Boxer’s pro wrestling good for both sports

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    Wrestling. The laughing stock of “sports,” right? Just ask Floyd “Money” Mayweather Jr. and he may tell you a different story.

    Mayweather, considered by many boxing critics to be one of the best boxers in recent history, and possibly even up there with some of the all-time greats, recently took his professional record of 39-0 and set foot in a slightly different ring than he is used to.

    This ring is not controlled by the big wigs of Las Vegas or the boxing circuit, but rather controlled by a man whom many consider the father of modern day sports entertainment, Vince McMahon Jr. Mayweather made the decision to put his body on the line for World Wrestling Entertainment. This decision is one that was not received well by many critics. Questions rose across TV shows and radio air waves.

    “Why are you doing this?” or “What is your motive?” are questions that Mayweather constantly answered on shows, including Larry King Live. In his responses he was given points that he had to touch upon by McMahon to tell the story that the WWE was trying to sell. Mayweather helped to regenerate the classic drama of boxing, which in many ways has been lost since the Mike Tyson vs. Evander Holyfield fights.

    Boxing is a pure sport, while wrestling obviously has its enjoyable chair shots to the head and other such impurities. But professional wrestling provides the story lines greats like Muhammad Ali used to provide, without fail, in and out of the boxing ring – story lines like the almost embarrassing interest people took in Tyson’s meltdown and fall from grace.

    Mayweather’s foray into wrestling does not taint his career as a boxer or the sport of professional boxing, but invigorates both and gives boxing a celebrity face, much like Kobe Bryant is for the NBA and Peyton Manning is for the NFL.

    In the end, it came down to personal reasons for Mayweather that he decided to join up with the WWE. He said wanted to continue to prove that he was the best and by beating Paul Wight, better known as the WWE’s Big Show,, he would do just that. It should also be noted that before coming back to the WWE a little more than a month ago, Wight had taken time off from the company for about a year to train to be a boxer. Mayweather also went on record as saying he had been a wrestling fan for a long time and that influenced his decision.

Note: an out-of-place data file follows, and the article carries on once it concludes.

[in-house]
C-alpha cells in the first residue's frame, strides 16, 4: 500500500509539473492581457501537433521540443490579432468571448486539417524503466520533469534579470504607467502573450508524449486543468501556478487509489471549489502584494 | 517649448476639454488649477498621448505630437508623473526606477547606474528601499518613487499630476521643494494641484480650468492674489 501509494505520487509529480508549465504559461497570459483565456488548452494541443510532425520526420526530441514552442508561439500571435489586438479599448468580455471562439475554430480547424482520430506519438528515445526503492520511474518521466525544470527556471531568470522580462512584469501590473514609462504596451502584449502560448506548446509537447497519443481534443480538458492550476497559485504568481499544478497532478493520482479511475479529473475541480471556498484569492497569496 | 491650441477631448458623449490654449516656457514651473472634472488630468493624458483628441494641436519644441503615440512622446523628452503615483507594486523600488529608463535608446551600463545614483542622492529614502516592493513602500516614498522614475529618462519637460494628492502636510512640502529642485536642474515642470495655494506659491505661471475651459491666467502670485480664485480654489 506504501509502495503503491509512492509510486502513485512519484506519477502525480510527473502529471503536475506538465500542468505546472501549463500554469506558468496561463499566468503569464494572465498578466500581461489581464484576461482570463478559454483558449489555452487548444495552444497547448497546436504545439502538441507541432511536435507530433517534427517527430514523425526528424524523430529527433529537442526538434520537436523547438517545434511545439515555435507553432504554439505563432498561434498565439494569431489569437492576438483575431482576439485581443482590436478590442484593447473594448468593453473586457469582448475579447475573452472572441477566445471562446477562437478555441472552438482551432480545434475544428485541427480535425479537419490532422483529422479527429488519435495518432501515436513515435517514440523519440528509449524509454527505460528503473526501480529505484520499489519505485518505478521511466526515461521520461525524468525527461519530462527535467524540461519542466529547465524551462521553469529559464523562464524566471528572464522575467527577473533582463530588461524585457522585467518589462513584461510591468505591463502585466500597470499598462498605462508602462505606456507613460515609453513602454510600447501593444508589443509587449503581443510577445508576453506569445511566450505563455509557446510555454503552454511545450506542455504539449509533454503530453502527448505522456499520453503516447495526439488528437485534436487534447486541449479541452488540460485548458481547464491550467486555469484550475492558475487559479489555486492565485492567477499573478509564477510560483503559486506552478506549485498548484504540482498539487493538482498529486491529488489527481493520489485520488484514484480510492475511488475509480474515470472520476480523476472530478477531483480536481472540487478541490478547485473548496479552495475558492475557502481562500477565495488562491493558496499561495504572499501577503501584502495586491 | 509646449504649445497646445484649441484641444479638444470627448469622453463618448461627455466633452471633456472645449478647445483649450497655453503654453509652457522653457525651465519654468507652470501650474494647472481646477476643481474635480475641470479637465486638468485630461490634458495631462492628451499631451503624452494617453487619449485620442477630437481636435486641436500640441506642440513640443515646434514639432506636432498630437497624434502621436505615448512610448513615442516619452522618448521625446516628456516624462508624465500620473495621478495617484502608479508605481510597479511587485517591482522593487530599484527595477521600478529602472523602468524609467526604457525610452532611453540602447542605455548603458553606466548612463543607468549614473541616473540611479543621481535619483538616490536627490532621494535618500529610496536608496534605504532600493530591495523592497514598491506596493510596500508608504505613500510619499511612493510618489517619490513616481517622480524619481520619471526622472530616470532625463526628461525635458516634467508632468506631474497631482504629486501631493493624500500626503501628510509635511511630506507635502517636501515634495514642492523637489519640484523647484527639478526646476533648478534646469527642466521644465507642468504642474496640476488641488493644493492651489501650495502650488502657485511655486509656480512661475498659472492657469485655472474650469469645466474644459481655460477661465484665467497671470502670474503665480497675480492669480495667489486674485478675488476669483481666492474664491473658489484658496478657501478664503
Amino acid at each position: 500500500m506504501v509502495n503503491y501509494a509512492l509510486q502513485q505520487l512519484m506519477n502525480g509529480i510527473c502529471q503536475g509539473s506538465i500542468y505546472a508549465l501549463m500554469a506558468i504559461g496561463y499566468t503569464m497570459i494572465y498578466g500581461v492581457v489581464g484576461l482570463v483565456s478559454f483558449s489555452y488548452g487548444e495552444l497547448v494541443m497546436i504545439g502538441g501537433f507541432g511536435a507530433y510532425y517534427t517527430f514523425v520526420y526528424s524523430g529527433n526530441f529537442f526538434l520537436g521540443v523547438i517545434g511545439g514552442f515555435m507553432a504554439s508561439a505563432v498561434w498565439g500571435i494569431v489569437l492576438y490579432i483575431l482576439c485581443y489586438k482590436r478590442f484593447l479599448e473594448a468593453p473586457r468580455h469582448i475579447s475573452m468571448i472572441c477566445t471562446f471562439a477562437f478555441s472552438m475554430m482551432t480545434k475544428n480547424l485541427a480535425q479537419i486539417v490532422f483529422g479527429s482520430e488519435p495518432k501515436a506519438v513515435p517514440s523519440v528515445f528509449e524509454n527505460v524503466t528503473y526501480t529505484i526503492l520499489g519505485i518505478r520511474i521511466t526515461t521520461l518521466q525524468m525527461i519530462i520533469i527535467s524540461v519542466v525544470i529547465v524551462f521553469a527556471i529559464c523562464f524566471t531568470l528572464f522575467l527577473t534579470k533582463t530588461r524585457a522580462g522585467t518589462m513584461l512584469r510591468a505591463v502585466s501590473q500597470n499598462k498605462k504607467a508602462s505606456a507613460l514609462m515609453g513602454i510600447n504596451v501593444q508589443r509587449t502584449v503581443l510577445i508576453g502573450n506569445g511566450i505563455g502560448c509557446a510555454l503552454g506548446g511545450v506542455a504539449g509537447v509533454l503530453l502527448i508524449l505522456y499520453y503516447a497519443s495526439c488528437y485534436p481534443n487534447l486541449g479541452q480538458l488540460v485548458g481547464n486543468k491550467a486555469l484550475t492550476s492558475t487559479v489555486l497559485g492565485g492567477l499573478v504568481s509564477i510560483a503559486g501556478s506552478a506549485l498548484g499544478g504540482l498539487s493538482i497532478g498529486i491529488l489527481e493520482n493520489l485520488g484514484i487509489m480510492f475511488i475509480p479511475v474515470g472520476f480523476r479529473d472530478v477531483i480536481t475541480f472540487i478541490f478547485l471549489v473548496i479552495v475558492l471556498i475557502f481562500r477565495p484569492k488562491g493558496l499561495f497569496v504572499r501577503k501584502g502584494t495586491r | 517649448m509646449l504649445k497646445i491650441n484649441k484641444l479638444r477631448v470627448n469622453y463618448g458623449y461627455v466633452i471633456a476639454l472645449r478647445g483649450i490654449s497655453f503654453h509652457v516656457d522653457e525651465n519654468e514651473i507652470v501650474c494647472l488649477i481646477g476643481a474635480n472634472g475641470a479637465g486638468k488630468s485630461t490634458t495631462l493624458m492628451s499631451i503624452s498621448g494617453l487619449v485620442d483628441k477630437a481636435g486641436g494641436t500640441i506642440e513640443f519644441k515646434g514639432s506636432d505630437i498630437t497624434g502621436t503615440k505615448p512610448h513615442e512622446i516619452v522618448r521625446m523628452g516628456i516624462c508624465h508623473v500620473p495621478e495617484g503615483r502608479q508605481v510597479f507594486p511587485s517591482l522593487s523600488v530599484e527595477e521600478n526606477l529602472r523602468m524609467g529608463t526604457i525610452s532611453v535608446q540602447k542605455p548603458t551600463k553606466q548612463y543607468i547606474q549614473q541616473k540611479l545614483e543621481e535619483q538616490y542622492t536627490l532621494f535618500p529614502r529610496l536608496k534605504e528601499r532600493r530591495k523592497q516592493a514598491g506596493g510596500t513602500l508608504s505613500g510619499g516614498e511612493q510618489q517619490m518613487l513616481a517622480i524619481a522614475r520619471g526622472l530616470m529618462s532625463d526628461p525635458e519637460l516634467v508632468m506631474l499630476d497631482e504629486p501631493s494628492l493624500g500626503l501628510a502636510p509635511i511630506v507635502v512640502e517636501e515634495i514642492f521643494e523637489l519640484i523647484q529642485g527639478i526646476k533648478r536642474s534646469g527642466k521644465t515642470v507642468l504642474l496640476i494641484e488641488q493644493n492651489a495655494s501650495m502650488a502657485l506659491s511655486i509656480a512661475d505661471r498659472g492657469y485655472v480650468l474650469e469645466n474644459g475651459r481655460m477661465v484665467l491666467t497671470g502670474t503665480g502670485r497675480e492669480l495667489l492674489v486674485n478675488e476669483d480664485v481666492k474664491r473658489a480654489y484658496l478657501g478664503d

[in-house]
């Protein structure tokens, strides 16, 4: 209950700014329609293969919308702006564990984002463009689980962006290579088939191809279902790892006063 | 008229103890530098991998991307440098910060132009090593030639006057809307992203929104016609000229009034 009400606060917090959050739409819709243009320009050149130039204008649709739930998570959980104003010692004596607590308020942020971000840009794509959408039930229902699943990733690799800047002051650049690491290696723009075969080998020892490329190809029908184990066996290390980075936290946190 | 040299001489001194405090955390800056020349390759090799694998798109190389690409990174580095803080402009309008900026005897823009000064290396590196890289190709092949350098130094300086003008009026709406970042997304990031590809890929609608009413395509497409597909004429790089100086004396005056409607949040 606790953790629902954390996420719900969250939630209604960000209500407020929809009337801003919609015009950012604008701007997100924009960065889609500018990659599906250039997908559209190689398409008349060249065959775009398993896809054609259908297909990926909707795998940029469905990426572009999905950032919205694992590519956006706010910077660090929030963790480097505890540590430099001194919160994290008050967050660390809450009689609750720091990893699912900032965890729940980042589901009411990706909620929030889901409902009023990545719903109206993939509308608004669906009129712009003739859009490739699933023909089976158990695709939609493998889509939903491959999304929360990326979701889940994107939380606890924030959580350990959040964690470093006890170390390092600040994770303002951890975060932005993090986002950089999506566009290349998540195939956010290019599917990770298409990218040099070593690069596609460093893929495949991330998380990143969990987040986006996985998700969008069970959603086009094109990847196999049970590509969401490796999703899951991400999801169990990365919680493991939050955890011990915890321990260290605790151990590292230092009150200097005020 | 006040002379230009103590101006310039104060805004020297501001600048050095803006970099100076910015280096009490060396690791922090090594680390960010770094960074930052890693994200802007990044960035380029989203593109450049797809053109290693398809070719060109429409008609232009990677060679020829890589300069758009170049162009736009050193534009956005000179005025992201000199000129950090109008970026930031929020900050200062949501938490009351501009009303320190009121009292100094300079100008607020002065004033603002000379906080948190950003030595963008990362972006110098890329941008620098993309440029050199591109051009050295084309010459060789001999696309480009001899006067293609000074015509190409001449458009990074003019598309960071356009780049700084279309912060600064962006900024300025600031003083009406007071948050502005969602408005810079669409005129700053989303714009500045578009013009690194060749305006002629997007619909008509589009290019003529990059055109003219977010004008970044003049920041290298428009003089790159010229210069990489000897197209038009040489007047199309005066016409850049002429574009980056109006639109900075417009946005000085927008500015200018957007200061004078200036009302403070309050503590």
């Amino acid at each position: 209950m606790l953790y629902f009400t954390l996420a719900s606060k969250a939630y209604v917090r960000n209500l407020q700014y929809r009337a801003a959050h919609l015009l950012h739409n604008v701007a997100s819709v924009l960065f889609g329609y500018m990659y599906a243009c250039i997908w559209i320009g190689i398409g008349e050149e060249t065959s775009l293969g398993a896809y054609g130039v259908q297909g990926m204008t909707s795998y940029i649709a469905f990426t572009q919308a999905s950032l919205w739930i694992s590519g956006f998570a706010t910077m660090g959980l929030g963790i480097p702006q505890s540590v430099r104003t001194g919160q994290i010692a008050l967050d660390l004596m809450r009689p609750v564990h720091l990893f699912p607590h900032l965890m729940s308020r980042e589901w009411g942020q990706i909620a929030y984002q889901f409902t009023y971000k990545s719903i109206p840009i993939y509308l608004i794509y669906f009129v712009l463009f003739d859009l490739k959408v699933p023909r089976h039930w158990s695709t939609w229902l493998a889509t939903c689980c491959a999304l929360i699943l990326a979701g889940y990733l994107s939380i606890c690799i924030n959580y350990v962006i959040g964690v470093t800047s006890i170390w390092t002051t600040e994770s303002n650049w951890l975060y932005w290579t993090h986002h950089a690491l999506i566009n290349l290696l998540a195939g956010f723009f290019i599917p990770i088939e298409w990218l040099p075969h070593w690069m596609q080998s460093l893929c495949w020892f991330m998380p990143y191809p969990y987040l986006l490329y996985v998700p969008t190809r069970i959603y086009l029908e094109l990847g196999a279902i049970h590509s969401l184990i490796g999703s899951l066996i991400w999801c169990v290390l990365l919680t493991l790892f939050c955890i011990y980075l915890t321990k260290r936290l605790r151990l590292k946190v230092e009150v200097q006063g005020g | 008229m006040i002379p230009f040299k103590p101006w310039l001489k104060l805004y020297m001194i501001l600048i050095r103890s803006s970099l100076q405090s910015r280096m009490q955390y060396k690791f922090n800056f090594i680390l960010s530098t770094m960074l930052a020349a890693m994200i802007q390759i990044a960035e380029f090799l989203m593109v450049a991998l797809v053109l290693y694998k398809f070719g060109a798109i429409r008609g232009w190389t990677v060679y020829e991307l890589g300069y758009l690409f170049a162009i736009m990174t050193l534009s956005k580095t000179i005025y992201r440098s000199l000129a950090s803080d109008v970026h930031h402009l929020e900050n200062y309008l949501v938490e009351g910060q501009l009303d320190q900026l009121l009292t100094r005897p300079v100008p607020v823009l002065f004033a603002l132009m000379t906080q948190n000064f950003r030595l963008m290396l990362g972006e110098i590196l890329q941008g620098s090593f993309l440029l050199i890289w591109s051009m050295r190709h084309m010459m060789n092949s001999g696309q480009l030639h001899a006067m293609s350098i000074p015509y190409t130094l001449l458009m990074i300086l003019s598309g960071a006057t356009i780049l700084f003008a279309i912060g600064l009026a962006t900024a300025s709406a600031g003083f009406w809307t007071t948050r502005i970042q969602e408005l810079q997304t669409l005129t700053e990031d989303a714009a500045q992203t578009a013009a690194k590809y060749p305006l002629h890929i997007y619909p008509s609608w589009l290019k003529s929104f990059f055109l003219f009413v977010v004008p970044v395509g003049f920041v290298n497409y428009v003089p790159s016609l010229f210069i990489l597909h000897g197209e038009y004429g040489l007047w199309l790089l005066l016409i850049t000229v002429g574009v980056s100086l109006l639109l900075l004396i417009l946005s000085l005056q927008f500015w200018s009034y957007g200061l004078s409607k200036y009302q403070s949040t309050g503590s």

Granted their “fight” at WrestleMania was a well-scripted work, orchestrated by McMahon and his staff of writers that was billed as a wrestling/boxing match. But does that really even matter? Does it matter that in the end it was decided Mayweather would beat the Big Show? Or does the fact that their match came off as one of the most realistic on the show have any impact on the real issue here? In all honesty, no. None of that does, because Mayweather proved in a different way that he is one of the best.

    “Floyd Mayweather is something else. The best celeb/athlete I think the WWE has ever worked with at a WrestleMania,” Jim Ross, Hall of Fame broadcaster for the WWE said in his blog.

    So the big question on everyone’s mind is, so what?

    The so what is a several-fold answer.

    First, Mayweather helped raise WWE’s stock value since he has been working with the company. Next, WrestleMania set a new attendance record for the Citrus Bowl in Florida with 74,635 people. Those who weren’t able to actually be in attendance were able to purchase the event worldwide on pay-per-view. More than $5.85 million was generated from ticket sales, not including the money that merchandise sales and PPV buyers brought.

    For all the critics who want to chastise Mayweather, simply tell them to look at boxing history and wrestling history and it will be evident just how intertwined they are.

    Boxing greats like Jack Dempsey, Ruby Robert Fitzsimmons, Evander Holyfield, Mike Tyson and even worldwide figure Muhammad Ali have all stepped foot in the squared circle at some time or another in their boxing careers. Countless other celebrities and athletes have done the same as well.

    So how much of a laughing stock is wrestling? The numbers and facts don’t lie.